Shura is regarded as a principle of good governance comparable to the Western notion of democracy with similar aspects and tending to move in similar direction. Indeed,the Shura principle is anchored in the Quran itself in which posits Shura as a principle of good governance rather than a system of governance. This departure is crucial when it is considered that the Quran essentially leaves it to successive governance regimes of the day in Muslim nations to continue to work towards achieving a more complete realization of the principle.
Shura as a principle is based on three key doctrines. These doctrines are that all persons in the society are equal in both civil and human rights. The second limb of the Shura principle dictates that the view of the majority determines issues concerning the public. The third doctrine of Shura as a principle is to the effect that all other principles such as justice, equality and human dignity are best achieved under the governance of Shura. In fact, the principle of Shura is what makes up the moral core of the Islamic religion and from it does all concepts of rights and dignity emanate. The Shura principle is a constituent of the four cardinal principles of governance in Islam.
In illustration, the Quran makes mention of the need for political consultation in governance which is a crucial facet of Shura. The Quran demands Prophet Muhammad to consult with his compatriots and then make a final decision on his own. In the second mode of political consultation described in the Quran, there is a call for the faithful community to discharge its affairs through mutual consultation. As far as this goes, it follows that in the first mode of consultation demanded by the Islamic holy book, there is mandated consultation although it has no binding force. On the second mode, it is has binding force and constitutes the very process of reaching public decisions. As a result of these two conflicting definitions, conservatives have taken advantage of the first mode by viewing Shura only as discretional and without a binding consultation. Nonetheless,it is the contention that the more progressive approach that treats consultation as key and binding that best depicts the principle of Shura and that which needs to be upheld.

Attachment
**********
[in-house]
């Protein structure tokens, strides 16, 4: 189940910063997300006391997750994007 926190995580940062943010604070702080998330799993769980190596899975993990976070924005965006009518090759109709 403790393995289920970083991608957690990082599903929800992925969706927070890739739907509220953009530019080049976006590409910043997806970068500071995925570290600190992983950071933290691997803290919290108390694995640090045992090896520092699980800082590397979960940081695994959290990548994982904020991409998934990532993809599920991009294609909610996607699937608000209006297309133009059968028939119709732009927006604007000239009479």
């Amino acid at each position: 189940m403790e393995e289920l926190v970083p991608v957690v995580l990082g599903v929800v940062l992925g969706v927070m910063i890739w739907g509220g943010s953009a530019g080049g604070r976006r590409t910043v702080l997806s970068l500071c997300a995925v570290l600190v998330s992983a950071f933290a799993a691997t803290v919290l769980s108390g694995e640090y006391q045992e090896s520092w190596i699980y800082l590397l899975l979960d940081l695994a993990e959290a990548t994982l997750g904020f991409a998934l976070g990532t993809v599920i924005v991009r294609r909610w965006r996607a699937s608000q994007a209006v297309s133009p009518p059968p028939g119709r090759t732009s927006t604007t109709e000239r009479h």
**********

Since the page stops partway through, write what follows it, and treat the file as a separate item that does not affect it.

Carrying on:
As such the principles of shared responsibility,freedom and liberty,popular consent and dignity of persons among others all derive from the Shura principle of governance. An examination of the Islamic religion also reveals that it is against hereditary rule. The Quran cites this where a father speaking to a daughter tells her that the best person to employ is the competent and honest.
This anchors the very principle of Shura and mutual consultation advocated by the principle as people get the opportunity to employ through the participation in elections,the most competent and honest of their leaders.The etymology of the word Shura is in itself instructive. It loosely translates to mutual consultation in its widest scope. It does not consist of an exchange from one side but rather where both sides seek counsel from each other in making public decisions. Shura principle envisages a participatory political exercise and thus makes a nation more democratic and eliminating the possibility of totalitarian regime.